Women at Work in Australia: Bargaining a Better Position?
AbstractThe Australian industrial relations system has undergone significant upheaval in the last few decades, with a push towards decentralisation. Women have traditionally relied on centralised wage setting and other statutory arrangements to improve their chances of equitable outcomes. One factor to which the widening gender pay gap is attributed is the introduction of enterprise and individual agreements (van Gellecum 2008). Using the Australia at Work study, this paper explores women's experiences at work, focusing on their position in the labour market and their role in bargaining at the workplace. Women are more likely to be found in part-time, low-paid and low-qualified jobs, which limit their ability to negotiate better employment outcomes. Regardless of their position in the labour market, however, women tend to rely on award arrangements to determine their pay and conditions. Any policies that undermine these arrangements are likely to contribute to inequitable outcomes for women.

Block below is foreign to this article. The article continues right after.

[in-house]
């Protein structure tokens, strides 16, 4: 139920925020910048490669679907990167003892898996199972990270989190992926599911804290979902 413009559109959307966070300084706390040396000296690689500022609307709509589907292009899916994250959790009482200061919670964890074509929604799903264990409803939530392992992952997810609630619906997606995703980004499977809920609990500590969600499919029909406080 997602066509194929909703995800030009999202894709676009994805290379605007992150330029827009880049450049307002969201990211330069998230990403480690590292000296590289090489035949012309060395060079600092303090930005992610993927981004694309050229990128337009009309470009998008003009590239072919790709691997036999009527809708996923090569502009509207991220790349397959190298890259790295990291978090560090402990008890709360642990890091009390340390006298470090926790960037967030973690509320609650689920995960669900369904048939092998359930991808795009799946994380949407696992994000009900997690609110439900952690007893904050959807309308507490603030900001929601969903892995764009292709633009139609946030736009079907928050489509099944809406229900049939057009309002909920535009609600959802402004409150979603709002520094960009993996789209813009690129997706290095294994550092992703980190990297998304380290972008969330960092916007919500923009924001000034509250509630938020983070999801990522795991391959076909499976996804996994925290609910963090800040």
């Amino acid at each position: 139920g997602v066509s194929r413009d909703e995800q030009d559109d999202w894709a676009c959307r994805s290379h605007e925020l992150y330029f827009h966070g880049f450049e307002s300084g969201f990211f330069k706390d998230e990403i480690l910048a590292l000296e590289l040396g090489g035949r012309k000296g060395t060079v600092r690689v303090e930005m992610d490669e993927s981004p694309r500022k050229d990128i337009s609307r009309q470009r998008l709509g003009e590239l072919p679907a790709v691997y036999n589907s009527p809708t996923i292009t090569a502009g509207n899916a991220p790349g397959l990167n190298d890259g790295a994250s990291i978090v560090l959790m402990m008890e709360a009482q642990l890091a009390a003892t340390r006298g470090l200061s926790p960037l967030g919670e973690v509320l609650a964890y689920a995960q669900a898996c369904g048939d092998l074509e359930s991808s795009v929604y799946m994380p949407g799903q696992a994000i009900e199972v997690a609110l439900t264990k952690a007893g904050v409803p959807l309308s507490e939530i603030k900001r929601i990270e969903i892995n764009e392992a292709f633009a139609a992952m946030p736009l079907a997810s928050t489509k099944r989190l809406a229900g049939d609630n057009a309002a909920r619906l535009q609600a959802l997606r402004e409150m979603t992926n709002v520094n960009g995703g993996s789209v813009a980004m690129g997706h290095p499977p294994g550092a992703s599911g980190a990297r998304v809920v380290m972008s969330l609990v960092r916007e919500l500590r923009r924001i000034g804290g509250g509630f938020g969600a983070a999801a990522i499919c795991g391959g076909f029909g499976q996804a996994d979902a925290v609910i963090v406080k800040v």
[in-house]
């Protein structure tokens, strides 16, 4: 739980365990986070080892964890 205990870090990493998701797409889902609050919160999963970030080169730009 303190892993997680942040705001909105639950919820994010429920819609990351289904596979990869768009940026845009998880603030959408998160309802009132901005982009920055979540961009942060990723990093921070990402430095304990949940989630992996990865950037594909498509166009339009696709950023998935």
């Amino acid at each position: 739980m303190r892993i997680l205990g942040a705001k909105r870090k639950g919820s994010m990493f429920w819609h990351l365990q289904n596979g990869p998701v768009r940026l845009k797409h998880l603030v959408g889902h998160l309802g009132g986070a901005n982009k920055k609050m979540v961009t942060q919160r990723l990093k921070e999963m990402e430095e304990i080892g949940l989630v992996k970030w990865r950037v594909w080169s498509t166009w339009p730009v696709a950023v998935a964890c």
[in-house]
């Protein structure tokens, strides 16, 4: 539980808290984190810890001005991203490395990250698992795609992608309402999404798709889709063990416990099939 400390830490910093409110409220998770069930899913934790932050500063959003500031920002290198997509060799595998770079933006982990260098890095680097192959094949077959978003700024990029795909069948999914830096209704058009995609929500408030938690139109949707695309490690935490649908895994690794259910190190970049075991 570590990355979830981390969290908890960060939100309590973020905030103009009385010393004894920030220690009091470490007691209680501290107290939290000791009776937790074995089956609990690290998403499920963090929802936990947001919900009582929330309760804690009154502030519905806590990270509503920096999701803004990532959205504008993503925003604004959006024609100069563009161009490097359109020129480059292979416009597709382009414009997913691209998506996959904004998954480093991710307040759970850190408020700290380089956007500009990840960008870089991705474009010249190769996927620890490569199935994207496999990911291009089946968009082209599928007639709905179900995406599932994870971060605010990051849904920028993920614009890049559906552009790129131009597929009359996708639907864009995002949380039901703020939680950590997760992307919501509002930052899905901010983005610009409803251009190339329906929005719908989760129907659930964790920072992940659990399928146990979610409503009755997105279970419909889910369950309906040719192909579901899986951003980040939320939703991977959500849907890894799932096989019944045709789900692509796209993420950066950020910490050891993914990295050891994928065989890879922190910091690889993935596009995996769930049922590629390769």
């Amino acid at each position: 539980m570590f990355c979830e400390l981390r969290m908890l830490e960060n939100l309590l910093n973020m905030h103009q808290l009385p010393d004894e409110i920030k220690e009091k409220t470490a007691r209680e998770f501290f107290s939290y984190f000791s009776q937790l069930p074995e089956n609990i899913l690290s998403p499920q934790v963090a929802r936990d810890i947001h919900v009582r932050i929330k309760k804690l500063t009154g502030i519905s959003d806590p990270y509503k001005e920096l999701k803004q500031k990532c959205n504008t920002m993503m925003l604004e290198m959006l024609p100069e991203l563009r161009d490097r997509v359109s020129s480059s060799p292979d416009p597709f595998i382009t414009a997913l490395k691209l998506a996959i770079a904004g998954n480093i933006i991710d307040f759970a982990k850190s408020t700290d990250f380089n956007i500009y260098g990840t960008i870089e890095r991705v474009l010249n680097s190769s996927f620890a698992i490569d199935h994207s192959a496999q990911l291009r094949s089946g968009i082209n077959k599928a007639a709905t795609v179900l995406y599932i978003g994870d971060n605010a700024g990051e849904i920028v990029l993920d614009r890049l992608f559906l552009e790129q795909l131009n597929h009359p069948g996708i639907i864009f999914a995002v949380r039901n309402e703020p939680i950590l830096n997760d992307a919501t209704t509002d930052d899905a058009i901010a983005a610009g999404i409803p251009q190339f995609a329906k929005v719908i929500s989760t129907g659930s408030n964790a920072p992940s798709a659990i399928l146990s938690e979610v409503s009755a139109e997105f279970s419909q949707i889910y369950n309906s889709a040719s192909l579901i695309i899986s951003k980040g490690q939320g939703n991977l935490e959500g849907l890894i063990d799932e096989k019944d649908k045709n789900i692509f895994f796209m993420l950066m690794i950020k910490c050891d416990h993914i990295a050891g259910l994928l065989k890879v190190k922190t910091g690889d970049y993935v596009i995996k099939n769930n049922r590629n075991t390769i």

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Bibliographic InfoArticle provided by National Institute of Labour Studies in its journal Australian Bulletin of Labour.
Volume (Year): 35 (2009)
Issue (Month): 4 ()
Note: van Wanrooy, B. 2009. Women at Work in Australia: Bargaining a Better Position? Austalian Bulletin of Labour, Vol. 35 No. 4, pp. 611-628.
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